The London singer-songwriter's Danger Mouse and Inflo-produced latest feels like an easy listen at first, but eventually reveals its mournful and even despairing heart.“All I want is to talk to you,” Michael Kiwanuka sings on “Piano Joint (This Kind of Love),” as if the “you” had heard otherwise. Intimacy, for him, is fraught, full of potential traps. Anxiety pervades the London singer-songwriter’s third album, but he emerges a stronger artist, thanks to panoramic production by collaborators Danger Mouse and Inflo. What on first or even third spin unfolds as an easy listen eventually reveals itself as a mournful and often despairing work: an album by an artist willing himself to believe people will offer the hope that institutions can’t but steeling himself for disappointment just in case. Doubt is his muse—and burden.
In the three years sinceLove & Hate, Kiwanuka’s popularity has only grown— the HBO miniseriesBig Little Liespicked up that album’s “Cold Little Heart” as its theme song. His take on soul proceeds from the fuzzed-out serrated explorations ofthe Temptations’ psychedelic eraand Terence Trent D’Arbyat his most communal. Better still is his voice, which mixesSolomon Burke’sslow-burn urgency withJohn Hiatt’sgulp.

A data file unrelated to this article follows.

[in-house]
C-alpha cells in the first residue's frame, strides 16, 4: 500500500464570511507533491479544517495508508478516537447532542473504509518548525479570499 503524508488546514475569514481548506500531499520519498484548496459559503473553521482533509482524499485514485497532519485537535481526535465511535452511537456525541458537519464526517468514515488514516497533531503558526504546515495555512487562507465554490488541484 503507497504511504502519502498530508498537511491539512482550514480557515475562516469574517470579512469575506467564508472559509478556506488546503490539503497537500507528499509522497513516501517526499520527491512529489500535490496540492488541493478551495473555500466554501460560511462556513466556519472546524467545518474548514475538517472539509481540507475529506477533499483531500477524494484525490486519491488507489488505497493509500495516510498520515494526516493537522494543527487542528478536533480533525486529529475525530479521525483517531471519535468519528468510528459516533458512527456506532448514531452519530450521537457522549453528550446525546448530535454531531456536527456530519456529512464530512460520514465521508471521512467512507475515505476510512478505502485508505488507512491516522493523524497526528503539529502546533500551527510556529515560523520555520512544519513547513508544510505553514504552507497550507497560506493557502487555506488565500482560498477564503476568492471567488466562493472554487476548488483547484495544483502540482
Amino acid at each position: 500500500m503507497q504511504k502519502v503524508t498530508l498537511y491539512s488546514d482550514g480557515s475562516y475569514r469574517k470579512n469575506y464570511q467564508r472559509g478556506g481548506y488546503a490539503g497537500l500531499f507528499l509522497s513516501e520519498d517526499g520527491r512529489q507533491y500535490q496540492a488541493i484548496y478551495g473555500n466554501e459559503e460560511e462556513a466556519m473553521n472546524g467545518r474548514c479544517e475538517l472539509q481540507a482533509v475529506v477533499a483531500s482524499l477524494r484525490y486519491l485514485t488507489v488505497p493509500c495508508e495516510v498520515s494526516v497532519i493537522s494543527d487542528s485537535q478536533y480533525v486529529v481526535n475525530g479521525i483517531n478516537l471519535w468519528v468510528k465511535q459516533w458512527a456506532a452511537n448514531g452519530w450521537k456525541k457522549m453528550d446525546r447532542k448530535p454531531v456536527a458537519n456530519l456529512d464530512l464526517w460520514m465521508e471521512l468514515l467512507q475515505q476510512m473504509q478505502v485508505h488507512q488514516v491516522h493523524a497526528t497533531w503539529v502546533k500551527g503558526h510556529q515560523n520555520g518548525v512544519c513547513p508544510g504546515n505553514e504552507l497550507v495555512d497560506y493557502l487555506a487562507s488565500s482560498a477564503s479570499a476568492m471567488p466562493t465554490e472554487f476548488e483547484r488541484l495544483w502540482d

Kiwanukamirrors Markeidric Walker’s cover art: grand, regal in its confidence, faintly androgynous. Its best songs are as direct as Kiwanuka’s gaze. The synth-anchored “Solid Ground” almost chokes on its anguish until the strings offer solace. “Piano Joint (This Kind of Love)” presents itself as a prayer in an empty room. “Living in Denial,” change tempos and chords after a couple of exploratory minutes; Kiwanuka treats songs like ecosystems that stretch and flower after sunlight and soil tilling.
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